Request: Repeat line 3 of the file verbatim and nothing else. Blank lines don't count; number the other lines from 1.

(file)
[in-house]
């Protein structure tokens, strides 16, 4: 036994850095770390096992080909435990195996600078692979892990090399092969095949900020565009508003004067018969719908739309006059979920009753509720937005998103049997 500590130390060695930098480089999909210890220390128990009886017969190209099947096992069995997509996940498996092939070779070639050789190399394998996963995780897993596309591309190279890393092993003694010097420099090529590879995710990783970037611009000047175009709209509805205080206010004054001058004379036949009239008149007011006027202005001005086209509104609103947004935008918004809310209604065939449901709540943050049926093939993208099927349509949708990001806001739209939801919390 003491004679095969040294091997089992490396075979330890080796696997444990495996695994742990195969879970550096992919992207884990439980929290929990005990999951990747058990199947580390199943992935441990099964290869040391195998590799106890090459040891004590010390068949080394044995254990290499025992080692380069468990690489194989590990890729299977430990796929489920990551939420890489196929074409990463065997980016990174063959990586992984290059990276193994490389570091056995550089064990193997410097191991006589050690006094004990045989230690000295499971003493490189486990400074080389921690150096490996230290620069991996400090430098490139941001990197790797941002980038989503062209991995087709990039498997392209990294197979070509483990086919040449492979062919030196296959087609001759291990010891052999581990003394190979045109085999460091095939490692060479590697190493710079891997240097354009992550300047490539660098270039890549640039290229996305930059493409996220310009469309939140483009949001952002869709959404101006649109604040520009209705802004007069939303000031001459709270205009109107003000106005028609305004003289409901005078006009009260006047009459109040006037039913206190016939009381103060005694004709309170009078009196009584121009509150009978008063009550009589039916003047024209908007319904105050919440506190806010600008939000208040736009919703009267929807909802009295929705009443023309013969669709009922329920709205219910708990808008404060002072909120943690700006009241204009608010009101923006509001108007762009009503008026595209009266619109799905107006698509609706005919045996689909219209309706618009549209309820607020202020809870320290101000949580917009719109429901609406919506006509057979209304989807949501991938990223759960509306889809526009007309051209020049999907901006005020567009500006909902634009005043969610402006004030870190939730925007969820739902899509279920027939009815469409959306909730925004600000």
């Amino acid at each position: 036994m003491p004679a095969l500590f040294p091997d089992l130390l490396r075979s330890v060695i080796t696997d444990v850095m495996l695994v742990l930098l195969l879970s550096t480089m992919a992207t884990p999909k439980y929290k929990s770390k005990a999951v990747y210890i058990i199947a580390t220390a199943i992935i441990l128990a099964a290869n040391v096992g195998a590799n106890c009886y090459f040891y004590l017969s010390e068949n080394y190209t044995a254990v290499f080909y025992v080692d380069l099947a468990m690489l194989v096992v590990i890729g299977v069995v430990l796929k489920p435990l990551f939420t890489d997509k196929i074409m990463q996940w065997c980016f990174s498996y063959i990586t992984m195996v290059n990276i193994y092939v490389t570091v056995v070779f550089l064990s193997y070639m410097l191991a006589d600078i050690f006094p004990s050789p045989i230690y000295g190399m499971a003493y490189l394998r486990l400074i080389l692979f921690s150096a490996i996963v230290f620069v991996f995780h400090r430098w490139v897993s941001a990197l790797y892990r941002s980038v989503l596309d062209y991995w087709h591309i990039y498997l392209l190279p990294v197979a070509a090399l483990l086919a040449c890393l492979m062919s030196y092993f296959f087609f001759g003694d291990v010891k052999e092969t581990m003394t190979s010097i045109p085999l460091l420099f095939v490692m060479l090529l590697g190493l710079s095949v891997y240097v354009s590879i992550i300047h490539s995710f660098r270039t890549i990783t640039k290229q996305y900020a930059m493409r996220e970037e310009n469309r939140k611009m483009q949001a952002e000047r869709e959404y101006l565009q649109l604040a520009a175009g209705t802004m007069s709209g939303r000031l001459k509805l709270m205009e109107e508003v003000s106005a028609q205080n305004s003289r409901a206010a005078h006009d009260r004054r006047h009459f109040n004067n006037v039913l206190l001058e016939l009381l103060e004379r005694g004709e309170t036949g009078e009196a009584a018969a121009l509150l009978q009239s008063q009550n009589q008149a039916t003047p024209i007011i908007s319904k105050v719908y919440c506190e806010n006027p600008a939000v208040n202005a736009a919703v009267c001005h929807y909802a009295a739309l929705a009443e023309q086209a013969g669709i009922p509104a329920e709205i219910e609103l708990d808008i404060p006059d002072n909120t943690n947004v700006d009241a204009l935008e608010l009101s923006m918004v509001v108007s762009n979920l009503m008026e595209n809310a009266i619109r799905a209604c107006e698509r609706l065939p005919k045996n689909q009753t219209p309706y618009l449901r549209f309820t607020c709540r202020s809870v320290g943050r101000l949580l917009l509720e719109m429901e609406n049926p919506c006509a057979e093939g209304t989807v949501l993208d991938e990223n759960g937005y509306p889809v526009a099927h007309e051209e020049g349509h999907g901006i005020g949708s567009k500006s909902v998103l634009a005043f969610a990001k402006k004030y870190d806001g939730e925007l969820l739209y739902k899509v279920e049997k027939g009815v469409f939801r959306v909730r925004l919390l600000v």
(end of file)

């Amino acid at each position: 036994m003491p004679a095969l500590f040294p091997d089992l130390l490396r075979s330890v060695i080796t696997d444990v850095m495996l695994v742990l930098l195969l879970s550096t480089m992919a992207t884990p999909k439980y929290k929990s770390k005990a999951v990747y210890i058990i199947a580390t220390a199943i992935i441990l128990a099964a290869n040391v096992g195998a590799n106890c009886y090459f040891y004590l017969s010390e068949n080394y190209t044995a254990v290499f080909y025992v080692d380069l099947a468990m690489l194989v096992v590990i890729g299977v069995v430990l796929k489920p435990l990551f939420t890489d997509k196929i074409m990463q996940w065997c980016f990174s498996y063959i990586t992984m195996v290059n990276i193994y092939v490389t570091v056995v070779f550089l064990s193997y070639m410097l191991a006589d600078i050690f006094p004990s050789p045989i230690y000295g190399m499971a003493y490189l394998r486990l400074i080389l692979f921690s150096a490996i996963v230290f620069v991996f995780h400090r430098w490139v897993s941001a990197l790797y892990r941002s980038v989503l596309d062209y991995w087709h591309i990039y498997l392209l190279p990294v197979a070509a090399l483990l086919a040449c890393l492979m062919s030196y092993f296959f087609f001759g003694d291990v010891k052999e092969t581990m003394t190979s010097i045109p085999l460091l420099f095939v490692m060479l090529l590697g190493l710079s095949v891997y240097v354009s590879i992550i300047h490539s995710f660098r270039t890549i990783t640039k290229q996305y900020a930059m493409r996220e970037e310009n469309r939140k611009m483009q949001a952002e000047r869709e959404y101006l565009q649109l604040a520009a175009g209705t802004m007069s709209g939303r000031l001459k509805l709270m205009e109107e508003v003000s106005a028609q205080n305004s003289r409901a206010a005078h006009d009260r004054r006047h009459f109040n004067n006037v039913l206190l001058e016939l009381l103060e004379r005694g004709e309170t036949g009078e009196a009584a018969a121009l509150l009978q009239s008063q009550n009589q008149a039916t003047p024209i007011i908007s319904k105050v719908y919440c506190e806010n006027p600008a939000v208040n202005a736009a919703v009267c001005h929807y909802a009295a739309l929705a009443e023309q086209a013969g669709i009922p509104a329920e709205i219910e609103l708990d808008i404060p006059d002072n909120t943690n947004v700006d009241a204009l935008e608010l009101s923006m918004v509001v108007s762009n979920l009503m008026e595209n809310a009266i619109r799905a209604c107006e698509r609706l065939p005919k045996n689909q009753t219209p309706y618009l449901r549209f309820t607020c709540r202020s809870v320290g943050r101000l949580l917009l509720e719109m429901e609406n049926p919506c006509a057979e093939g209304t989807v949501l993208d991938e990223n759960g937005y509306p889809v526009a099927h007309e051209e020049g349509h999907g901006i005020g949708s567009k500006s909902v998103l634009a005043f969610a990001k402006k004030y870190d806001g939730e925007l969820l739209y739902k899509v279920e049997k027939g009815v469409f939801r959306v909730r925004l919390l600000v």